Friday, May 20, 2011

Hitch-22: A memoir by Christopher Hitchens

My review from today's Liberal Democrat News.

Hitch-22: A memoir
Christopher Hitchens
Atlantic Books, 2011, £9.99

This is the story of a journey. Christopher Hitchens began his working life on the fringes of London left-wing journalism and became a New York intellectual who toured American television studios to support the Iraq war.

You can make a case that this was not a simple shift to the right: traditionally, it has been British Conservatives who have been sceptical of foreign entaglements when no direct national interests are involved and the left that has been more likely to urge internvetion. And Hitchens’ willingness to criticise sacred cows from Mother Teresa to Bill Clinton is thoroughly healthy and was a necessary part of making his way as a contrarian. But his support for George W. Bush and Paul Wolfowitz does feels like conformity to the opinions of his new hosts.

Indeed, the book as whole has a very American feel. It’s not just the spelling, which is an irritant to the British reader which could surely have been corrected: the readers he has in mind are American too, judging by the references he does and does not explain.

New York is an intoxicating city, but in some ways it is surprising that Hitchens has landed there. While his friend Martin Amis’s literary heroes were always American to begin with, Hitchens is a far more consciously English, even if his great hero P.G. Wodehouse did end his days on Long Island.

Hitch-22 came out last year, but a reading of the paperback edition takes place in the shadow of a discovery that he made after writing it. In the words of Hitchens’ new preface: “I suffer from Stage Four esophageal cancer. There is no Stage Five.”

In many ways the early chapters of this book are the most interesting; certainly they are the best written. As well as being one of the last men of letters able to describe the experience of being subjected to the miseries of a traditional prep school education, Hitchens paints sympathetic portraits of his parents. His father was a disappointed former Naval officer who embraced a rather cheerless variety of Conservatism. His mother, the beautiful and brilliant Yvonne, committed suicide in a pact with her new lover in an Athens hotel room when Hitchens was in his early twenties. By contrast, his brother, the journalist Peter Hitchens, barely features at all.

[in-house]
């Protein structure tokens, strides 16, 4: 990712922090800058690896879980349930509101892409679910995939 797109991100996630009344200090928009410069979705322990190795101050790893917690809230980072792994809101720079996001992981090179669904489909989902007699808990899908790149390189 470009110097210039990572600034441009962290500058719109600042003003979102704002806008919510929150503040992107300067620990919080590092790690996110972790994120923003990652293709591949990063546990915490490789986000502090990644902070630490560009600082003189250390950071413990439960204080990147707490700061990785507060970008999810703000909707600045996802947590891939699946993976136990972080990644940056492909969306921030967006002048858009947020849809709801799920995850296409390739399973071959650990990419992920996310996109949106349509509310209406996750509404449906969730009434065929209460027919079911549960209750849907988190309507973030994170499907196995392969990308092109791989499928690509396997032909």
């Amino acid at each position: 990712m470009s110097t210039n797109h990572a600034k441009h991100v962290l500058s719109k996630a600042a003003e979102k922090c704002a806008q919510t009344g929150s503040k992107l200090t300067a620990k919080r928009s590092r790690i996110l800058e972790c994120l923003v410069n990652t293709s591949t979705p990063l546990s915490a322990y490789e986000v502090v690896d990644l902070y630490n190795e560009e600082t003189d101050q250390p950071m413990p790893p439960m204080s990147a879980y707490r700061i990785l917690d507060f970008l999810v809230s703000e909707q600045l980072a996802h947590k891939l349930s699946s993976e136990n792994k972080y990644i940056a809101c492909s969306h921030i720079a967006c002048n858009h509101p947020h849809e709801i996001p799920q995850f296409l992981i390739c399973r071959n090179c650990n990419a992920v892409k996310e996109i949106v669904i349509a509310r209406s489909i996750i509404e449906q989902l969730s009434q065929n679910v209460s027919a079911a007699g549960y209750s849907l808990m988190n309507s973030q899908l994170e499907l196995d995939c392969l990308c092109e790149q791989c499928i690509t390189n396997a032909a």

Hitchens’ days at university were torn between a desire to be a social and sexual success and a burgeoning career as a Trotskyite agitator. Ironically for someone who was later to become a very public atheist, his induction into the International Socialists resembles nothing so much as a religious conversion.

Then it is on to Hitchens’ New Statesman days. These chapters are dominated by his accounts of the wit and wisdom of his Martin Amis and James Fenton and, from an older generation, Kingsley Amis and Robert Conquest. Some of the stories are good, but there is no surer way of killing an anecdote than introducing it with “I heard a really funny story the other day...” and that is the cumulative effect of Hitchens’ lavish praise for his friends here.

The British reader may find Hitchens’ account of his time in America, which dominates the second half of the book less interesting. While his concern from human rights in Iraq goes back a long way – much longer than it does with most his later allies on the American right – some of the writing is mawkish. And his claim that he knows that weapons of mass destruction were discovered there is not credible.

In all honesty, much of Hitch-22 does not show him at his best. For that you have to turn to his journalism – witty, angry and wonderfully well read. But I did like the story here about the mother who bought Hitchens’ book Letters to a Young Contrarian for her son in the hope that he would become a contrarian himself. He refused to do so.

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